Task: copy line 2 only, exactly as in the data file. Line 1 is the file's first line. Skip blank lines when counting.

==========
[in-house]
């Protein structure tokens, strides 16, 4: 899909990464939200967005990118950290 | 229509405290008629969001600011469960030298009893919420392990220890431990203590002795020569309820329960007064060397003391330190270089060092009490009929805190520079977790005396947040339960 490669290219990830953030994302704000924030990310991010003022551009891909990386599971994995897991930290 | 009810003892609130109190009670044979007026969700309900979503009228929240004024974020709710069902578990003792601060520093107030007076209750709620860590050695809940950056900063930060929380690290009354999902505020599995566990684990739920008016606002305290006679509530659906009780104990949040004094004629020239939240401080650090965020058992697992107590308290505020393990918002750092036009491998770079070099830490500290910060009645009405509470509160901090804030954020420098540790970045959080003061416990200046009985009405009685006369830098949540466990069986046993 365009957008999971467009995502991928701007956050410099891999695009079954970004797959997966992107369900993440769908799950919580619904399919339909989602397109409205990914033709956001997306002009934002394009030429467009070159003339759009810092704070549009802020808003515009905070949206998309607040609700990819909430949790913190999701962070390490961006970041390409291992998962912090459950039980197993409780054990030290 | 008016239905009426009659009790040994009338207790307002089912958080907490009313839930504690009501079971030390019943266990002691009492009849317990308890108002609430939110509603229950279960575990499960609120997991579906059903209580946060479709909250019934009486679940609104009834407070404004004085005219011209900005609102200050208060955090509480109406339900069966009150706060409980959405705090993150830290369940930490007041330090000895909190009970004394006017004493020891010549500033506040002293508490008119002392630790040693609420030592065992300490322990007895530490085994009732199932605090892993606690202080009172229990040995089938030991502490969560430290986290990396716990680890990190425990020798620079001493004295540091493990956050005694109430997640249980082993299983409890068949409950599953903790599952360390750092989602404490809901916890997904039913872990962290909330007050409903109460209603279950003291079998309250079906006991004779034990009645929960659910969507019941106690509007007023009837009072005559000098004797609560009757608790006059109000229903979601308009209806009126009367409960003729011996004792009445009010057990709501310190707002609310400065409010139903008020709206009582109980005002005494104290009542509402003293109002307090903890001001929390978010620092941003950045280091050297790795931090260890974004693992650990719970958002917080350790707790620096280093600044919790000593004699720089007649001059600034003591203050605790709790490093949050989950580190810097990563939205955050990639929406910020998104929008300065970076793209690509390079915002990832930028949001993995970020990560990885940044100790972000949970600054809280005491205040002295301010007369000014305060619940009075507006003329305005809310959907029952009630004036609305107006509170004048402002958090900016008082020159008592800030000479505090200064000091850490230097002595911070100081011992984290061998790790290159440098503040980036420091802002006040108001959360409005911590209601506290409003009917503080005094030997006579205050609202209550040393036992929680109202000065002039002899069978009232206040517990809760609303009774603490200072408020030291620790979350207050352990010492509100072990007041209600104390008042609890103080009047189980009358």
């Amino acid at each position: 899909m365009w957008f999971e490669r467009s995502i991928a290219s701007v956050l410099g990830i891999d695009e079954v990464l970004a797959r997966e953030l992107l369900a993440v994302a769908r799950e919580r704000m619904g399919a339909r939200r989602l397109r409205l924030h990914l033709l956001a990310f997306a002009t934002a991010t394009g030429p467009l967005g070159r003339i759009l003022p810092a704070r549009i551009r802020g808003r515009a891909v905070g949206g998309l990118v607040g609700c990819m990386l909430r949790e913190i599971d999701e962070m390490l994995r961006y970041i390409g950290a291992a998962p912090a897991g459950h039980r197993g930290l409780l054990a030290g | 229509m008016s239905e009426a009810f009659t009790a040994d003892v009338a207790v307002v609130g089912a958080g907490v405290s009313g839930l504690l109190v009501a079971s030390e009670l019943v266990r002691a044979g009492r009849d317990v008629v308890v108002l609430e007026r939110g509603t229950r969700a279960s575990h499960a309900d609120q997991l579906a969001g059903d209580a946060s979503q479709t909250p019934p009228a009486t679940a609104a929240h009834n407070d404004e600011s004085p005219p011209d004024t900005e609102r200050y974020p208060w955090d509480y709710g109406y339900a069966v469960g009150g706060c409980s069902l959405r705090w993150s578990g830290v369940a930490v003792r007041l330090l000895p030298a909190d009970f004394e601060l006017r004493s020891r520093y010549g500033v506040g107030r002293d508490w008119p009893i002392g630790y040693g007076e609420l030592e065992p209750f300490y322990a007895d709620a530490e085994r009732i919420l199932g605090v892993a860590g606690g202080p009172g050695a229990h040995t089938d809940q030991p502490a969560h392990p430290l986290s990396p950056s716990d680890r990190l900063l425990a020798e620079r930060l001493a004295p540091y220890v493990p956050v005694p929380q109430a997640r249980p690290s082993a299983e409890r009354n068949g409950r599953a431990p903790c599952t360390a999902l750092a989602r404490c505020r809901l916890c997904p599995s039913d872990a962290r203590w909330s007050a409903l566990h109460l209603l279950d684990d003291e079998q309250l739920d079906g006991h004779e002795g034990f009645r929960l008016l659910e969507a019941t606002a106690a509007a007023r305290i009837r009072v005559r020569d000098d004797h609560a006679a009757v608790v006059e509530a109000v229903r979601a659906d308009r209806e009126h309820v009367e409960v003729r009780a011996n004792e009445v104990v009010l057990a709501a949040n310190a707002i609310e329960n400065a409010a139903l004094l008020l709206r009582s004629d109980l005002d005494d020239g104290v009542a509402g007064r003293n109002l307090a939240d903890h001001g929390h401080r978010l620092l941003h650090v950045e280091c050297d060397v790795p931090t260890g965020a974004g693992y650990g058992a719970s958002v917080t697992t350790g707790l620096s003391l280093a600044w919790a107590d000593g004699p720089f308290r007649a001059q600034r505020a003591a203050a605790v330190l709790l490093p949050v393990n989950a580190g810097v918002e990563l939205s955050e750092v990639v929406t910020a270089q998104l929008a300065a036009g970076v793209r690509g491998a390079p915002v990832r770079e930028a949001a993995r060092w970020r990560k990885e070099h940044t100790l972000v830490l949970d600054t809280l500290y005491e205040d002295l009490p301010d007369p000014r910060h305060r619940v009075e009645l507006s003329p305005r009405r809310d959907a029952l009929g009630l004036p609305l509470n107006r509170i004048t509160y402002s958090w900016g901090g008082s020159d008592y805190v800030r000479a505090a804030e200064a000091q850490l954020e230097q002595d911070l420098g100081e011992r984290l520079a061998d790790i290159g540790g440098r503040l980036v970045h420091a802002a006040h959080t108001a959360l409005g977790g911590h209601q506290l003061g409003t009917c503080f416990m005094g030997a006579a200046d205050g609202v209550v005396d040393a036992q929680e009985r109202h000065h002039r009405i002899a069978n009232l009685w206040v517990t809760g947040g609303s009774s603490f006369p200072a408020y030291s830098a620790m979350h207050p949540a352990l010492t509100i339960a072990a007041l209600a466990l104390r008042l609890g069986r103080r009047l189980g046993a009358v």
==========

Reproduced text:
């Protein structure tokens, strides 16, 4: 899909990464939200967005990118950290 | 229509405290008629969001600011469960030298009893919420392990220890431990203590002795020569309820329960007064060397003391330190270089060092009490009929805190520079977790005396947040339960 490669290219990830953030994302704000924030990310991010003022551009891909990386599971994995897991930290 | 009810003892609130109190009670044979007026969700309900979503009228929240004024974020709710069902578990003792601060520093107030007076209750709620860590050695809940950056900063930060929380690290009354999902505020599995566990684990739920008016606002305290006679509530659906009780104990949040004094004629020239939240401080650090965020058992697992107590308290505020393990918002750092036009491998770079070099830490500290910060009645009405509470509160901090804030954020420098540790970045959080003061416990200046009985009405009685006369830098949540466990069986046993 365009957008999971467009995502991928701007956050410099891999695009079954970004797959997966992107369900993440769908799950919580619904399919339909989602397109409205990914033709956001997306002009934002394009030429467009070159003339759009810092704070549009802020808003515009905070949206998309607040609700990819909430949790913190999701962070390490961006970041390409291992998962912090459950039980197993409780054990030290 | 008016239905009426009659009790040994009338207790307002089912958080907490009313839930504690009501079971030390019943266990002691009492009849317990308890108002609430939110509603229950279960575990499960609120997991579906059903209580946060479709909250019934009486679940609104009834407070404004004085005219011209900005609102200050208060955090509480109406339900069966009150706060409980959405705090993150830290369940930490007041330090000895909190009970004394006017004493020891010549500033506040002293508490008119002392630790040693609420030592065992300490322990007895530490085994009732199932605090892993606690202080009172229990040995089938030991502490969560430290986290990396716990680890990190425990020798620079001493004295540091493990956050005694109430997640249980082993299983409890068949409950599953903790599952360390750092989602404490809901916890997904039913872990962290909330007050409903109460209603279950003291079998309250079906006991004779034990009645929960659910969507019941106690509007007023009837009072005559000098004797609560009757608790006059109000229903979601308009209806009126009367409960003729011996004792009445009010057990709501310190707002609310400065409010139903008020709206009582109980005002005494104290009542509402003293109002307090903890001001929390978010620092941003950045280091050297790795931090260890974004693992650990719970958002917080350790707790620096280093600044919790000593004699720089007649001059600034003591203050605790709790490093949050989950580190810097990563939205955050990639929406910020998104929008300065970076793209690509390079915002990832930028949001993995970020990560990885940044100790972000949970600054809280005491205040002295301010007369000014305060619940009075507006003329305005809310959907029952009630004036609305107006509170004048402002958090900016008082020159008592800030000479505090200064000091850490230097002595911070100081011992984290061998790790290159440098503040980036420091802002006040108001959360409005911590209601506290409003009917503080005094030997006579205050609202209550040393036992929680109202000065002039002899069978009232206040517990809760609303009774603490200072408020030291620790979350207050352990010492509100072990007041209600104390008042609890103080009047189980009358």